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Discussion Starter · #1 ·
I was wondering if anyone could help me out. I've had IBS like symptoms but was never diagnosed with anything, so I believe joining the Military is possible. My only fear is bootcamp. I wanted to know if anyone has been to bootcamp with IBS like symptoms and what their experience was during the 8-12 weeks.

My symptoms aren't ever constant, it comes and goes but usually hurts a tiny tiny bit when I eat. But every now and then it will hurt bad. I only have an "attack" (where I need to take Maxalt and Benadryl. Benadryl for back pain I get when I have an attack and Maxalt for my stomach pain) every few months. It can be as long as 5-6 months before I have an attack or even once a month. I never know.

Joining has always been a dream of mine. So if I can do anything to join I will. I would really appreciate any kind of advice on this subject. Mainly what to expect food wise and whether or not anyone thinks I'd be able to soldier on.

- Mike
 

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I was wondering if anyone could help me out. I've had IBS like symptoms but was never diagnosed with anything, so I believe joining the Military is possible. My only fear is bootcamp. I wanted to know if anyone has been to bootcamp with IBS like symptoms and what their experience was during the 8-12 weeks.

My symptoms aren't ever constant, it comes and goes but usually hurts a tiny tiny bit when I eat. But every now and then it will hurt bad. I only have an "attack" (where I need to take Maxalt and Benadryl. Benadryl for back pain I get when I have an attack and Maxalt for my stomach pain) every few months. It can be as long as 5-6 months before I have an attack or even once a month. I never know.

Joining has always been a dream of mine. So if I can do anything to join I will. I would really appreciate any kind of advice on this subject. Mainly what to expect food wise and whether or not anyone thinks I'd be able to soldier on.

- Mike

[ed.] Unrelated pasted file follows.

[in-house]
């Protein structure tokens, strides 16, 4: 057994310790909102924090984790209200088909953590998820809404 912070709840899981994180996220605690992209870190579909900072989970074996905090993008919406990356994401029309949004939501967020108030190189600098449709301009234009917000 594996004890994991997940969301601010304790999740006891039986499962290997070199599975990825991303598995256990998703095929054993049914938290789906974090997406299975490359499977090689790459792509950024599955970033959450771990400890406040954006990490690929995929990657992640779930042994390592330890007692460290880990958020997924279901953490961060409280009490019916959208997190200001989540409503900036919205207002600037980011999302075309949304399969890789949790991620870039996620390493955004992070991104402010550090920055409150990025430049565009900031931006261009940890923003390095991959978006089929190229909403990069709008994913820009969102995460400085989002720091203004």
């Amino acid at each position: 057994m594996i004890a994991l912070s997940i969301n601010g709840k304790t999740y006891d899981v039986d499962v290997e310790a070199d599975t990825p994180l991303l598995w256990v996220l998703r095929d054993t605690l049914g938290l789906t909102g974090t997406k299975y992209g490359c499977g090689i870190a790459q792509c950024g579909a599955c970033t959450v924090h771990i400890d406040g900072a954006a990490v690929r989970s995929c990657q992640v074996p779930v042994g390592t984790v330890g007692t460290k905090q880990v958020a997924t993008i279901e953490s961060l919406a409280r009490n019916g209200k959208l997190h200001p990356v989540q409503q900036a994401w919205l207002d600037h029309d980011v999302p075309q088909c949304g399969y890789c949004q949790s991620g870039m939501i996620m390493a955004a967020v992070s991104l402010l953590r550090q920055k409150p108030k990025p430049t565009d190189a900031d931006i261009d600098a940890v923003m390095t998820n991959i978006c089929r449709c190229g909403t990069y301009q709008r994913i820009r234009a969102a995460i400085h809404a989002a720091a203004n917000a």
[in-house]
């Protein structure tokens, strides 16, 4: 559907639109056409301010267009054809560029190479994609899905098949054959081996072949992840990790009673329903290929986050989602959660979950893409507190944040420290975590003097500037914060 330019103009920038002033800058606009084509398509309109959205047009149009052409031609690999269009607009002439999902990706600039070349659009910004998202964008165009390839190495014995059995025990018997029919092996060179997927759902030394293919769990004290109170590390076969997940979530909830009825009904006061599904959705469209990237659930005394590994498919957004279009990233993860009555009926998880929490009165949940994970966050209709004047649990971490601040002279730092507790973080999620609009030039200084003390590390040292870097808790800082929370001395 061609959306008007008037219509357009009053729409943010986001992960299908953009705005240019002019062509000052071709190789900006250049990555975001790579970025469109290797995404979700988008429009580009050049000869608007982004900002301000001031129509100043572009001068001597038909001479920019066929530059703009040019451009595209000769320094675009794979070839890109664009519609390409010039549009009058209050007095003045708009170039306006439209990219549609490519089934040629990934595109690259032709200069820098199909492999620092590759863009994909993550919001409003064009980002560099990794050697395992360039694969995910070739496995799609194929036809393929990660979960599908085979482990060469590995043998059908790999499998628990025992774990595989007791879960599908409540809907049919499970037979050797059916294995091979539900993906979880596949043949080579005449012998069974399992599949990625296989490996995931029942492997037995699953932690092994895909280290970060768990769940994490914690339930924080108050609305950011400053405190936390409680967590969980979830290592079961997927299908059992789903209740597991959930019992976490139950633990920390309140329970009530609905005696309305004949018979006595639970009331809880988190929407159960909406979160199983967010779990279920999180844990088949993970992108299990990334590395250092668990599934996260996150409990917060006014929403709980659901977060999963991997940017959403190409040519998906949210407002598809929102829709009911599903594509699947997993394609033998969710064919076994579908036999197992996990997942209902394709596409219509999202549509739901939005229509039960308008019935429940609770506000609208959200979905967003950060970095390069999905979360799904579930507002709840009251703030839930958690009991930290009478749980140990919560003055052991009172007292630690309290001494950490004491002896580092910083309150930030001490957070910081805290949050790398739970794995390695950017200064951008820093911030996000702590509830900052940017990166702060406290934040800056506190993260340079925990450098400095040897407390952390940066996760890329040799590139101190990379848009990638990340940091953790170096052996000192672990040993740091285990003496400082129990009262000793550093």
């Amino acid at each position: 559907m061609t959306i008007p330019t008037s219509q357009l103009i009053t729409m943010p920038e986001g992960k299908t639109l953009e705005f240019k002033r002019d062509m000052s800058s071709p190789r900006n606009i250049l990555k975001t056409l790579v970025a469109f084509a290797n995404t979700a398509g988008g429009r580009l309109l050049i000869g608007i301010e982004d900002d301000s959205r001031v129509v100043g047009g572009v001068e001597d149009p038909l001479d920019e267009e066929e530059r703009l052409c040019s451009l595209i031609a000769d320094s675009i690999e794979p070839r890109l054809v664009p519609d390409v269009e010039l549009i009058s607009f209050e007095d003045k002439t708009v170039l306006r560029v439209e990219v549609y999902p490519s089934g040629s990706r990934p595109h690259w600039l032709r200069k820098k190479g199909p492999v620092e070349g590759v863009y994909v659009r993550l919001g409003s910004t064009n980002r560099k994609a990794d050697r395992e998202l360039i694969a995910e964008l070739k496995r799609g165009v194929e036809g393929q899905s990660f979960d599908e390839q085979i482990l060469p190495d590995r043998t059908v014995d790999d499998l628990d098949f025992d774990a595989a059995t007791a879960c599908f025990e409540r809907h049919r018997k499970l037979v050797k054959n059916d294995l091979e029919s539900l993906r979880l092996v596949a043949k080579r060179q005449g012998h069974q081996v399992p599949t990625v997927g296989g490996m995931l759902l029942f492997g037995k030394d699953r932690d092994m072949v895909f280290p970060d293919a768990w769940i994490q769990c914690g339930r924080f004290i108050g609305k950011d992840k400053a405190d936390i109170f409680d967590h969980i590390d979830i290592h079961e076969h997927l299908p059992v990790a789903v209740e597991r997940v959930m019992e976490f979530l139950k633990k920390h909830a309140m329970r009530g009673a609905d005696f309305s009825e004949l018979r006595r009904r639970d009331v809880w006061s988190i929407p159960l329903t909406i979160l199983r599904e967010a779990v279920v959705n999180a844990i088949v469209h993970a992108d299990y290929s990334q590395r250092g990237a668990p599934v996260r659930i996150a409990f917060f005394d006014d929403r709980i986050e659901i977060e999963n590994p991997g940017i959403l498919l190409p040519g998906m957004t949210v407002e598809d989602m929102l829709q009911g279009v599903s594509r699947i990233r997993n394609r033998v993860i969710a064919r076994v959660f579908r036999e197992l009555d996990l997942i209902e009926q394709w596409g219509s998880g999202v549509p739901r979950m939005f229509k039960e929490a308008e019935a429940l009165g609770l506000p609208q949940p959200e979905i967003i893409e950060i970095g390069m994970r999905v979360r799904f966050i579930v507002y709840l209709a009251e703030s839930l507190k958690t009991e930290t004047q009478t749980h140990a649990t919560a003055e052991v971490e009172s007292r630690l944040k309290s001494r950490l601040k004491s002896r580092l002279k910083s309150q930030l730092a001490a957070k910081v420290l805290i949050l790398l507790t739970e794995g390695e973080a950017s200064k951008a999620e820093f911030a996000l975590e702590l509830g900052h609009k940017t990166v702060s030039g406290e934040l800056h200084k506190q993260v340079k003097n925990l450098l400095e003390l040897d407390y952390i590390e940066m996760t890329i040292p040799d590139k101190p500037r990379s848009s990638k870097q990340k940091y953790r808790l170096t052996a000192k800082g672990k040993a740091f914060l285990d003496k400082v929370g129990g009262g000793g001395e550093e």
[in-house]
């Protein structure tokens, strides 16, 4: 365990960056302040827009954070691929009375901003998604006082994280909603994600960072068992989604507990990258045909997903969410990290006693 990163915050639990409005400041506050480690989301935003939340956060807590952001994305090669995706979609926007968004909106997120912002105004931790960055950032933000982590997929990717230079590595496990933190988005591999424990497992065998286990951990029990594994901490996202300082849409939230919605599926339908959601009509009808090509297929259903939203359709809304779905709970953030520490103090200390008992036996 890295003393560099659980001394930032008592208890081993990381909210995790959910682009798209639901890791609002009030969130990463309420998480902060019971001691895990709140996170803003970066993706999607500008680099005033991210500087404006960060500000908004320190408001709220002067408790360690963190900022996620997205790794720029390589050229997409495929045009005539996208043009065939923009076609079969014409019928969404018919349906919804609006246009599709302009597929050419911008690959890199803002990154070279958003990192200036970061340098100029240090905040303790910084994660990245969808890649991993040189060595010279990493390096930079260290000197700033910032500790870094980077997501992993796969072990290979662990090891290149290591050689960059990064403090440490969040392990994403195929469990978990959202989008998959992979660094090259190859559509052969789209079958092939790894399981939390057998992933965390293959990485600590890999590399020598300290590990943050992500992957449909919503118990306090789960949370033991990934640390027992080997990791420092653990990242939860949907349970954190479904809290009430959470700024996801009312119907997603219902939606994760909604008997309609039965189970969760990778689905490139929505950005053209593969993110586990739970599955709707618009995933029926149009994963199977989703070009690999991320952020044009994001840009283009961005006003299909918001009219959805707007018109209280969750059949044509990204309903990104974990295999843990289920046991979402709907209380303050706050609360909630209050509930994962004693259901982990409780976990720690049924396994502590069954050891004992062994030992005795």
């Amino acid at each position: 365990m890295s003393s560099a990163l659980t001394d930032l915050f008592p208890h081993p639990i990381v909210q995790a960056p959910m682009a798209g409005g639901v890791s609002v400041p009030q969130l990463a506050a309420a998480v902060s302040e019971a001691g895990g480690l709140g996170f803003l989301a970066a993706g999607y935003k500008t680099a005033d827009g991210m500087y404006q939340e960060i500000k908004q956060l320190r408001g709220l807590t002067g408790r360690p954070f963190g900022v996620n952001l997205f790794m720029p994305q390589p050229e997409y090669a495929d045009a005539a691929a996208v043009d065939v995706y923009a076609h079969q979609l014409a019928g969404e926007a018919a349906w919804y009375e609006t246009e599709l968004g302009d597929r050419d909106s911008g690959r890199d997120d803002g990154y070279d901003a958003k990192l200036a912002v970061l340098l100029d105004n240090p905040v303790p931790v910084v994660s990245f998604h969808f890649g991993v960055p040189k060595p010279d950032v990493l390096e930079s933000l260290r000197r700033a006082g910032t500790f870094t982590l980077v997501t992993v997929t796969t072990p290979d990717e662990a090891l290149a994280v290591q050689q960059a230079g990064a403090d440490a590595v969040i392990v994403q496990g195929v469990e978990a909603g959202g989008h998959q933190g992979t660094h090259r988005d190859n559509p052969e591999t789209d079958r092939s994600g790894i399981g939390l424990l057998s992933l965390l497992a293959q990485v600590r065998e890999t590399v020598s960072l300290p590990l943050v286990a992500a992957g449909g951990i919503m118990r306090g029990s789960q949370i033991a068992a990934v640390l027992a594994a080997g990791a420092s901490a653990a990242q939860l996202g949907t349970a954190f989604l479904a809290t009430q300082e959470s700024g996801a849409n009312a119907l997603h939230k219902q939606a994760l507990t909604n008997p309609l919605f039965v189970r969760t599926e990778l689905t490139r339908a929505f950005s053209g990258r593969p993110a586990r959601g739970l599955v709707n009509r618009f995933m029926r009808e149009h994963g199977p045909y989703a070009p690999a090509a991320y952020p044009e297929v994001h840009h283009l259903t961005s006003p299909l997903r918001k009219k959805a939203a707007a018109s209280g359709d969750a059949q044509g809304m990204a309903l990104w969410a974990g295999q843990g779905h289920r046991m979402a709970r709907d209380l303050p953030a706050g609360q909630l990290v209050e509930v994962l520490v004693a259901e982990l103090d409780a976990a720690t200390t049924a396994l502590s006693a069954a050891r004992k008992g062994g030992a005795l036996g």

I don't mean to discourage you dude, but I guess these armed forces guys are/are supposed to be people with near perfect health.

You don't have to be a rambo, but it helps. But, I might be wrong. I suggest that you ask the medics/docs at armed forces hospitals.

They are probably the best source of info. Imagine your happiness if they tell you that there are others like you.
 

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I asked my recruiter the other day and he said I wasn't diagnosed with anything so just keep my mouth shut lol. So I think I'll be ok getting in. I just want to know what to expect food wise. I'm sure there are others like me I just need to find them, that's the difficult part.
 

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I asked my recruiter the other day and he said I wasn't diagnosed with anything so just keep my mouth shut lol. So I think I'll be ok getting in. I just want to know what to expect food wise. I'm sure there are others like me I just need to find them, that's the difficult part.
Hey ! BTW, which IBS - C or D ? I don't really know how tough or weak most IBS-D people are. Based on the anecdotes here, it seems that IBS-C are quite a cursed lot. Poor diet, sleep and energy. How can someone even function well in a civilian job with such crushing conditions, let alone a military job ? I may be grossly wrong and I don't mean to discourage you, but I suspect that the best positions guys like us can get are non-combat or non-active roles or even pencil pusher jobs in forces.
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I asked my recruiter the other day and he said I wasn't diagnosed with anything so just keep my mouth shut lol. So I think I'll be ok getting in. I just want to know what to expect food wise. I'm sure there are others like me I just need to find them, that's the difficult part.
My buddy just came back from Marines boot camp. You are on a STRICT plan as far as your schedule, the foods you can/when you get to eat and your "downtime". Honestly you may be able to get by covering it up but when it comes time for a panic attack or IBS attack im not sure what your options will be.

I know theres no way in hell I could ever do something like that with my IBS. "Hey Sarg, I need to go to the bathroom....5x"